The Ultimate Sin
It seems to me that people swing from one extreme to the other, you will go straight to hell if you even think about eating a fish, and on the other side, you keep every single fish you catch. I think that just like virtually everything else in life moderation is the best policy.
Besides my father, the largest influence in my life when it came to fishing, and the outdoors in general, were my grandfathers. Both my maternal and paternal grandparents grew up in the depression era rural appalachians. The pic below is of my grandfather and his brothers in a rural logging camp where my great grandfather worked. I frequently fish the stream that is right beside where that camp was.
I am happy to say that the times are changing. Through a combination of education and new regulations those same streams that did not have any fish are now full of native fish. Even the southern appalachian brook trout that were pushed to the brink of extinction in a lot of areas are making a comeback.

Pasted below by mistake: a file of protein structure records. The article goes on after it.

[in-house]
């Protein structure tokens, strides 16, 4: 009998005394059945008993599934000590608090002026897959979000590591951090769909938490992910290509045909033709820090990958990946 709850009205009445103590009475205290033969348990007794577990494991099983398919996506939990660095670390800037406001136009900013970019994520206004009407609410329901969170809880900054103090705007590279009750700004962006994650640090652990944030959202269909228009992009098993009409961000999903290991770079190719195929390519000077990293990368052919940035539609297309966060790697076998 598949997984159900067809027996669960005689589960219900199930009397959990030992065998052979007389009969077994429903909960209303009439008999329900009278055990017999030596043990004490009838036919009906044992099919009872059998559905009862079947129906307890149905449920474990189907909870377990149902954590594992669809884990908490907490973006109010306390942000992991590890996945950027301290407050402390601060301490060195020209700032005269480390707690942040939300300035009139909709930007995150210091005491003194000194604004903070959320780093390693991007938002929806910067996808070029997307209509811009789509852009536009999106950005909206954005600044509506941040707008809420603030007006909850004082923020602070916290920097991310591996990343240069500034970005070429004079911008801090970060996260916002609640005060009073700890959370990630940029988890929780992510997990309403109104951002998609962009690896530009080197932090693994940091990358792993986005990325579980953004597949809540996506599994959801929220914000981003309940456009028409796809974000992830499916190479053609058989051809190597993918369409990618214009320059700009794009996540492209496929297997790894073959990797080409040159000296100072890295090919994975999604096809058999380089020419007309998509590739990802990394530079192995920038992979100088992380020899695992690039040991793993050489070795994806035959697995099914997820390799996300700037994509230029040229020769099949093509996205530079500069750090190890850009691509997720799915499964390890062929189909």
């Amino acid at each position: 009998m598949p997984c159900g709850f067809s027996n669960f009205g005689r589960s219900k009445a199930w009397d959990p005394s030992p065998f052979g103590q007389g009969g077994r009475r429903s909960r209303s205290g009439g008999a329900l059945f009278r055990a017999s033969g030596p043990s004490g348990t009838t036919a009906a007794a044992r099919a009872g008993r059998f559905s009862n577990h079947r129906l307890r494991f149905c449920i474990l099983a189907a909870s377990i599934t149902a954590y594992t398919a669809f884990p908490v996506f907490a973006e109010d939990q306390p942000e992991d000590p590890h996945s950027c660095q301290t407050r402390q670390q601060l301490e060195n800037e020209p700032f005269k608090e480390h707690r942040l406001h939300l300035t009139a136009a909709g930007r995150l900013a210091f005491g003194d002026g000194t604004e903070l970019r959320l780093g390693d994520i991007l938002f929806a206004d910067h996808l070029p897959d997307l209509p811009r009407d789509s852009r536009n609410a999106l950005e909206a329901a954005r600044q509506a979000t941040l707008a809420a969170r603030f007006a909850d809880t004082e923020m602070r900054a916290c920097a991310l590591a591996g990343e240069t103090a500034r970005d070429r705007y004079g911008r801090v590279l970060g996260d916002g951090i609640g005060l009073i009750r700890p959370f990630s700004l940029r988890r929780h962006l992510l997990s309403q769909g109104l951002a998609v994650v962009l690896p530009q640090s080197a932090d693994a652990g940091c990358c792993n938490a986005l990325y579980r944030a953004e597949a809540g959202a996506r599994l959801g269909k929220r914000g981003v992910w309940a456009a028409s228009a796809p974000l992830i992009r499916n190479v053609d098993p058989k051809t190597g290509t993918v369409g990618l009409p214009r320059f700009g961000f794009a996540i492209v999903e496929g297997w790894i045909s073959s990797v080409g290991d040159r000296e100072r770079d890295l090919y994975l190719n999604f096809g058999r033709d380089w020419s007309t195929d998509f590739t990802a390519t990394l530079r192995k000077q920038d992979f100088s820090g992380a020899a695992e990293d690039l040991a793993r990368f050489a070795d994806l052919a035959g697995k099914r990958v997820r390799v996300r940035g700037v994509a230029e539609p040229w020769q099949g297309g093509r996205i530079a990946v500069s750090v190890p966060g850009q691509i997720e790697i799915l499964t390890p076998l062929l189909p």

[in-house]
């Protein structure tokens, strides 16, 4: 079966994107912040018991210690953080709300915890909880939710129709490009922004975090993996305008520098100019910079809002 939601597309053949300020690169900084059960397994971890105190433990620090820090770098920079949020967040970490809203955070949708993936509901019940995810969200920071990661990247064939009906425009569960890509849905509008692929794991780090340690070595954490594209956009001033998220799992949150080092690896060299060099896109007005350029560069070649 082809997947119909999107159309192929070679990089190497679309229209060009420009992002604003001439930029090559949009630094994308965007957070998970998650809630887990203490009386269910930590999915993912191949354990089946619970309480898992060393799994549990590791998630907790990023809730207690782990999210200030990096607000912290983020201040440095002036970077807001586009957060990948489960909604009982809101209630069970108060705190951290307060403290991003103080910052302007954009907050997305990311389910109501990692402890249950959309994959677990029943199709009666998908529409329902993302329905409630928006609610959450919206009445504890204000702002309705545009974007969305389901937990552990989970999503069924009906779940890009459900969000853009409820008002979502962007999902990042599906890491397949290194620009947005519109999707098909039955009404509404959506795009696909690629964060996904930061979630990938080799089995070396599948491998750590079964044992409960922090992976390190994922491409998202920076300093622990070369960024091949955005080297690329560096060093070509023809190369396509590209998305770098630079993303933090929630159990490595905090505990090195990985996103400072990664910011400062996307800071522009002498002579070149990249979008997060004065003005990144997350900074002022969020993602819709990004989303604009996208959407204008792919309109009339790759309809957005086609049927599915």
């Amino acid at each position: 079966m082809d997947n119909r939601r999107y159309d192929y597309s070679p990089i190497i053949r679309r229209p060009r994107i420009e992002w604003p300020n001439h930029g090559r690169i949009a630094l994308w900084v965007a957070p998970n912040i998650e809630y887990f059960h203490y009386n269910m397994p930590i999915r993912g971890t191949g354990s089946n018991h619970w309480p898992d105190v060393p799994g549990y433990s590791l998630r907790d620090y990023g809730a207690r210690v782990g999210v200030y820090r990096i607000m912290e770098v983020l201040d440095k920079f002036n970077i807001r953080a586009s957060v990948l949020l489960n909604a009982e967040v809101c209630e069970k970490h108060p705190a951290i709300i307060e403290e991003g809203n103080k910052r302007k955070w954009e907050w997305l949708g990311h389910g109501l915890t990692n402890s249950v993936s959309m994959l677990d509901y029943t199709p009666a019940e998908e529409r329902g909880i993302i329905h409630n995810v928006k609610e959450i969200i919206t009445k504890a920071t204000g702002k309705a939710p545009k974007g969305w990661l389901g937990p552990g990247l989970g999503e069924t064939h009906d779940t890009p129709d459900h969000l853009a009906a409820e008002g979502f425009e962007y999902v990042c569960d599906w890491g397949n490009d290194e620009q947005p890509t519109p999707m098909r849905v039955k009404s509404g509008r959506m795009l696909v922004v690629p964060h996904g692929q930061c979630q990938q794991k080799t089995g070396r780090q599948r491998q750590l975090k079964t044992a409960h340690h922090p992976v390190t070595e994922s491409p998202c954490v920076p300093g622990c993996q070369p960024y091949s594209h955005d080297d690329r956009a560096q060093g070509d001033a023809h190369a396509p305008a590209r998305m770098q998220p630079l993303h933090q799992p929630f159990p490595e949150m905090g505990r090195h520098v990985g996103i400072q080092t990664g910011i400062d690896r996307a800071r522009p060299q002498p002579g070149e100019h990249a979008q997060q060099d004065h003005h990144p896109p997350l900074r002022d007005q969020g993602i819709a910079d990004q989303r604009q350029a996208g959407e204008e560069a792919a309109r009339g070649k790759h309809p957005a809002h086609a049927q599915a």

Today in my home state of North Carolina there are many "Delayed Harvest" streams, delayed harvest means no fish may be possessed between October and June, during this time you can still fish but all fish must be released and no bait may be used, only single hook artificials. During this time is when the state stocks these streams. This regulation protects these stocked trout allowing them time to distribute through the stream and also protects the spawning times for both brown and rainbow trout, fall and spring.
I also mentioned education. Fishing clubs and organizations such as Trout Unlimited have done a great job of championing catch and release fishing, sometimes taking it too far, but a great job nonetheless.
My personal philosophy, is that as long as you stay within the limits of the law and don't take more than you need, go for it! Fish are a renewable resource and a dang fine meal after a hard day catching them.